Game Review: “Hunt The Night” (Steam PC)
A link to the past… few games that were also SNES Action/Adventure also available on Steam…
Looking back, all of my favorite games (Chrono Trigger, Earthbound, Pokémon) in some way emulate what The Legend of Zelda started back in 1986:
- Flip-screen scrolling / overhead view
- Health and weapon progression in sync with increasing difficulty
- Sick art
- And they all controlled about the same
Assumption: Most of you have played these games, finished these games, and played them again and again. Objectively, these games were badass.
Second Assumption: Most of you would recognize the games you played as a child, just from the background environments and soundtrack alone.
So… of all the flip-screen, overhead view Zelda-like games, which ones do you remember the most?
The ones with the best world building.
Remember the world of Chrono Trigger? We went back in time to 65,000,000 BC and met a smoking hot cave girl. We also went to a post-apocalyptic 2300 AD, and made friends with Johnny-5, or Robo (I don’t actually remember his name), but each world had its own unique personality and feel.
For its part, Hunt the Night by Moonlight Games feels like the world of Castlevania: Symphony of the Night, presented with the art of Final Fantasy III, and the soundtrack of Bram Stoker’s Dracula. Sure, there are plenty of elements found in RPG maker, but the world was enough to keep me interested past the hard as f*** boss fights.
Speaking of which…
The story of Hunt the Night is about impossible to understand. According to the game’s Steam page, Hunt the Night takes place in the “9th Age of humanity,” where humans rule the day and monsters rule the night. Enter “The Stalkers”, a group of humans who have learned to use the power of darkness to fight back against the creatures of the night. (So… DarkStalkers…?) They have discovered a supernatural artifact know as the “Seal of the Night” which haulted time in place, allowing for humanity to enjoy the protections of endless daylight, until…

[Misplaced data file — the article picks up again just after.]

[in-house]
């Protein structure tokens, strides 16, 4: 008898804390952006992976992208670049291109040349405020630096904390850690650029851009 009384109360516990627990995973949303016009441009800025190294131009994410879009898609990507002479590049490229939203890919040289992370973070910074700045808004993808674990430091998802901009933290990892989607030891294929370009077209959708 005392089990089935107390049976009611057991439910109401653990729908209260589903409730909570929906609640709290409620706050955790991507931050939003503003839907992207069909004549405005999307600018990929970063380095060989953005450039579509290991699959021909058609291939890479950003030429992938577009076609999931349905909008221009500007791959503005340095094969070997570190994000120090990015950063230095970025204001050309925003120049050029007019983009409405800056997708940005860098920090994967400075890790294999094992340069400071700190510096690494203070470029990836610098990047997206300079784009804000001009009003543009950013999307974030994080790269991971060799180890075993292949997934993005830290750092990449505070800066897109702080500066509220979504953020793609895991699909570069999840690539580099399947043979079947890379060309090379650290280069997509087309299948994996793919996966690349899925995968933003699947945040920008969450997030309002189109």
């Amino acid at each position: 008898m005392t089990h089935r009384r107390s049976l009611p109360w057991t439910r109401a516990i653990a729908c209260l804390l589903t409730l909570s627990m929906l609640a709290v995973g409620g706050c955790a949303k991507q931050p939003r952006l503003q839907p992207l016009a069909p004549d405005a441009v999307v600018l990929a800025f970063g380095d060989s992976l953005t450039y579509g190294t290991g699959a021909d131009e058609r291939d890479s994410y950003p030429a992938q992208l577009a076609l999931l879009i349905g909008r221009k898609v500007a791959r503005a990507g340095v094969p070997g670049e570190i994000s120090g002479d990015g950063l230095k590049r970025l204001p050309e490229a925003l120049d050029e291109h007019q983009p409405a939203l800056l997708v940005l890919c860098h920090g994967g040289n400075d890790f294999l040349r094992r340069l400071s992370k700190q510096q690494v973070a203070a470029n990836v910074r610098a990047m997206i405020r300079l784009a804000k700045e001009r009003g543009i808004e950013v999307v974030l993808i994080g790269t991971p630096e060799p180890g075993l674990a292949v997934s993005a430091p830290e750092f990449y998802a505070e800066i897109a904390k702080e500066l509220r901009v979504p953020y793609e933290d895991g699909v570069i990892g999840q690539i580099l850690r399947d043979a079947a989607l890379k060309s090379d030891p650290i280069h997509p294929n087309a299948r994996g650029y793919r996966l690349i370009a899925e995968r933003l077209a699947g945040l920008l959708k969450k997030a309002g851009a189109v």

Yep, nothing lasts forever, and now a Stalker named Vesper must save humanity from the encroaching darkness, both in her world and in her mind!
If I hadn’t read that breakdown from the Steam store, I wouldn’t really know what was going on, but now we’re all on the same page, right?
The developers at Moonlight Games describe Hunt the Night as a love letter to both The Legend of Zelda and Dark Souls, and they have absolutely hit that mark. Much like a 2D version of Dark Souls, you will be dying in Hunt the Night. A lot. I will say, the respawn time between each death and getting back into the fight is appreciably spot on.
However, in a genre filled with overwrought tutorials and handholding, I miss this type of old-school challenge. You are not hopping on and off a horse every 10 seconds to pick flowers or mix herbs. You are hacking and slashing your way through brutal, dark fantasy landscapes, grinding your way to make enough money to pay for slightly better armor and weapons, and falling into pits and dying on a regular basis.
Aesthetically, the art and enemy design are fun, but not remarkably original. Vesper is a “strong female protagonist” who could easily be swapped with the walking tofu character from the Resident Evil 2 Remake, and it would not make any difference. On the other hand, the soundtrack is badass and helps drive the action and inspire you to keep coming back for more abuse.
Is Hunt the Night a masterpiece? Kind of, at least in the sense that it replicates several good aspects of classic games that you’ve already played before. That’s not necessarily a bad thing, and the most importantly, I’ve enjoyed my time charging through the dangers of Hunt the Night’s dark world.
If you like your fantasy RPGs to be more or less a series of cut scenes and flower-picking and item crafting, there are plenty of mainstream games for you to choose from. If you want a retro Zelda-style game with a challenge akin to Bloodborne, then Hunt the Night is the game for you.
Hunt the Night is published by DANGEN Entertainment and is available now on Steam PC.
*Disclosure: A copy of Hunt the Night was provided to The Splintering for the purposes of this review.
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